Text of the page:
From galleons to schooners: deforestation, wood supply and shipbuilding on 18th century Portugal.
Author(s): Alexandre Monteiro
On November 26th 1816, the Portuguese-operated ship "Correio da Azia", while sailing from Lisbon to Macao with general cargo and 107,000 silver coins, struck a reef off Western Australia.
After a failed salvage attempt, the "Correio" quietly slipped into the History. In 1995, a manuscript detailing her loss was uncovered in Portuguese archives. In 2004, a team from the Western Australia Museum found it.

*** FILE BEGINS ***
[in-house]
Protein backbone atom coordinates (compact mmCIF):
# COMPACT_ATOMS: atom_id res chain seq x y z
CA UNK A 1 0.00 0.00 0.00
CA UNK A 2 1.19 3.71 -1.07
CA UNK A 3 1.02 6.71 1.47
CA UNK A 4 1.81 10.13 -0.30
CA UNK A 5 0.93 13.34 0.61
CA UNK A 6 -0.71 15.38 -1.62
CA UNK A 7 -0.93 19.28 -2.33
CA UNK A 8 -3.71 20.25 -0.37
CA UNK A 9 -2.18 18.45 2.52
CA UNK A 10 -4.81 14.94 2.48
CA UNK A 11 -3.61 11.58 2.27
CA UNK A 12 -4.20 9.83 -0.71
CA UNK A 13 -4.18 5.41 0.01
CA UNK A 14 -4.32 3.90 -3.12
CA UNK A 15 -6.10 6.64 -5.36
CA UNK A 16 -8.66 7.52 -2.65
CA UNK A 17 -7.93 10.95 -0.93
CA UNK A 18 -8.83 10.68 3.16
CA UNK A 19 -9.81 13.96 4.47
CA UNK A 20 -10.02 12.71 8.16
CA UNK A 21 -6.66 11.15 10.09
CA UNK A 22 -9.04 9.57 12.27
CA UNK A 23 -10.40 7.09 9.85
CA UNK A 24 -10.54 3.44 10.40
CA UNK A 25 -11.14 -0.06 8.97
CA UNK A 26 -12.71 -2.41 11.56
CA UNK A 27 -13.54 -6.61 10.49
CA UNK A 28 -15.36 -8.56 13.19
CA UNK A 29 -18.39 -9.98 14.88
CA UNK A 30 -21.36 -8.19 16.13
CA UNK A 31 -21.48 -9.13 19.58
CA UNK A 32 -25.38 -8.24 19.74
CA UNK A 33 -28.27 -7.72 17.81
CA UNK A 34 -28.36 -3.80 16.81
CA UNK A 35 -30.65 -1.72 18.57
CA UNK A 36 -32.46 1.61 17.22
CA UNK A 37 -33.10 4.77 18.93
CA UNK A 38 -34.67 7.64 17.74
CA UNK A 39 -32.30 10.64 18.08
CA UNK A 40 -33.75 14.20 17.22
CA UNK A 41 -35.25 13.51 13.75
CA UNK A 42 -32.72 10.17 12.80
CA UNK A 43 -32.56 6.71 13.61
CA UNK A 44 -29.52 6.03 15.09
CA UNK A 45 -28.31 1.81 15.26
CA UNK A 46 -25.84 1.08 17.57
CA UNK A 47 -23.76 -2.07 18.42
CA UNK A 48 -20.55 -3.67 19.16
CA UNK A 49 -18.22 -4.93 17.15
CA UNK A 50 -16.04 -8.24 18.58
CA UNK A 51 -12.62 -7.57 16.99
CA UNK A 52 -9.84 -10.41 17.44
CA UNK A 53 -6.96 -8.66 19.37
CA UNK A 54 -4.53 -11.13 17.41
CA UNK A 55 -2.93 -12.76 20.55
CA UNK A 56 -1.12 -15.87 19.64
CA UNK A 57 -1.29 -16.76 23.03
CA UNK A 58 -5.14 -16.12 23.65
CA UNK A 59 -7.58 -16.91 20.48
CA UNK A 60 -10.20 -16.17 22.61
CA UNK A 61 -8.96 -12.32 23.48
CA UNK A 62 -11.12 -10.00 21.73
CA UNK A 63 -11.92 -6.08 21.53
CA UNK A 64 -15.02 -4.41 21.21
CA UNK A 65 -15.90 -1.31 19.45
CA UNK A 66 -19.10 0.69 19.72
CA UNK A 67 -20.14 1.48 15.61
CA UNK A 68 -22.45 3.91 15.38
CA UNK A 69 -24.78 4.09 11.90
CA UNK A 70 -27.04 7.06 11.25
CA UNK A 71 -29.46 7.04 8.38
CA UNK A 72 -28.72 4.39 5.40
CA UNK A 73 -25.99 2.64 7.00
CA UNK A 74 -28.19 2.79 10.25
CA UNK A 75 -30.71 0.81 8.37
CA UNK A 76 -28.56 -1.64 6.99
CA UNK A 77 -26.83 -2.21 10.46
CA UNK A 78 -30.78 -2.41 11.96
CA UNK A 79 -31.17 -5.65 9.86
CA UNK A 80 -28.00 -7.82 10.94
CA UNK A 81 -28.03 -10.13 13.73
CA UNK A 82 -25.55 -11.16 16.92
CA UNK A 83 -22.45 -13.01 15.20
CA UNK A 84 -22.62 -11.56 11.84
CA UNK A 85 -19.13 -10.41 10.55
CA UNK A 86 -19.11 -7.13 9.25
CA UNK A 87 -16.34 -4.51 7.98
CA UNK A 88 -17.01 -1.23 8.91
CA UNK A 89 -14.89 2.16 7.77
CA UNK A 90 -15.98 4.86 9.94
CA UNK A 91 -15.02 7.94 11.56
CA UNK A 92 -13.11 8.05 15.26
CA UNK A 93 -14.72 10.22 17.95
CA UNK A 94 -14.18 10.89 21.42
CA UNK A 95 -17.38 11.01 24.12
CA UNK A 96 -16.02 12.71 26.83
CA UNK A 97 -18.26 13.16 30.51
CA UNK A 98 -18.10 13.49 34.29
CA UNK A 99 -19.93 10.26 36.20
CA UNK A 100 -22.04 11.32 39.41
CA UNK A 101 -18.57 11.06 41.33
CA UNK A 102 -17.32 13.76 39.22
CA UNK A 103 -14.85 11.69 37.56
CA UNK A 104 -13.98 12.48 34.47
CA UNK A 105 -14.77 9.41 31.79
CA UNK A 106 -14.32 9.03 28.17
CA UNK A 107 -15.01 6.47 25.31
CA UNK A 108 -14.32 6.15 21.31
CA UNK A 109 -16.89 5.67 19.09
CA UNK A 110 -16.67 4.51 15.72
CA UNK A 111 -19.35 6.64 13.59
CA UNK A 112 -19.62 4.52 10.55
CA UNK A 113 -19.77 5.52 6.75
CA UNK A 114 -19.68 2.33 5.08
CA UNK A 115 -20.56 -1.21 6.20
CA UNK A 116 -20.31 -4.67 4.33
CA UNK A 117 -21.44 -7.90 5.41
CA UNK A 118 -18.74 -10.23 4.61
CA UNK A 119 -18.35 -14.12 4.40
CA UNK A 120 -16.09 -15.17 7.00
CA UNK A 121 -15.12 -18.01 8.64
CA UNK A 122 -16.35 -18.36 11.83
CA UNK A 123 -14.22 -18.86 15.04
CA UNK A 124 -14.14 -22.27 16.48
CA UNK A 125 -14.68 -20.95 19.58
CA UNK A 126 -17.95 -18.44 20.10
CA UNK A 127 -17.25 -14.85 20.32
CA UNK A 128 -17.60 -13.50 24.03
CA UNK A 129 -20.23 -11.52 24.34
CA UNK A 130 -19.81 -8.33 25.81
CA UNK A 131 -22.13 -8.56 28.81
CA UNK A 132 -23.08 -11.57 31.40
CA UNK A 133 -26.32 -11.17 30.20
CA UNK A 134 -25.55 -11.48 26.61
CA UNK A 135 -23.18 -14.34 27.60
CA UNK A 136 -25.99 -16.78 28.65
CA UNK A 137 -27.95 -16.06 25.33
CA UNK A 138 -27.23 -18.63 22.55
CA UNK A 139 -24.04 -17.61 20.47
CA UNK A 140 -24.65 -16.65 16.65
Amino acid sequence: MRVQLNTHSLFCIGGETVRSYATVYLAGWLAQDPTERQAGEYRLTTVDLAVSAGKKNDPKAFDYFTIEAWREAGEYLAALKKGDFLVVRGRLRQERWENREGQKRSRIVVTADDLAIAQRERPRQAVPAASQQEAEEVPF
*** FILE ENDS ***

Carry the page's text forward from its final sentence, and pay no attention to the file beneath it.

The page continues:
The remains of the Correio da Azia are now more than silent reminders of Portugal’s involvement in the China Trade; they are, in fact, the pretext for an intensive archival research into the ever increasing deforestation of a country that still had to operate a multitude of vessels in order to maintain, supply and trade in a global Empire. Data compiled will show how all Portuguese blue water ships of that time were, like the "Correio da Ázia", built somewhere else other than Portugal.
Cite this Record
From galleons to schooners: deforestation, wood supply and shipbuilding on 18th century Portugal.. Alexandre Monteiro. Presented at Society for Historical Archaeology, Washington, D.C. 2016 ( tDAR id: 434551)
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min long: -28.549; min lat: 32.638 ; max long: -6.19; max lat: 42.151 ;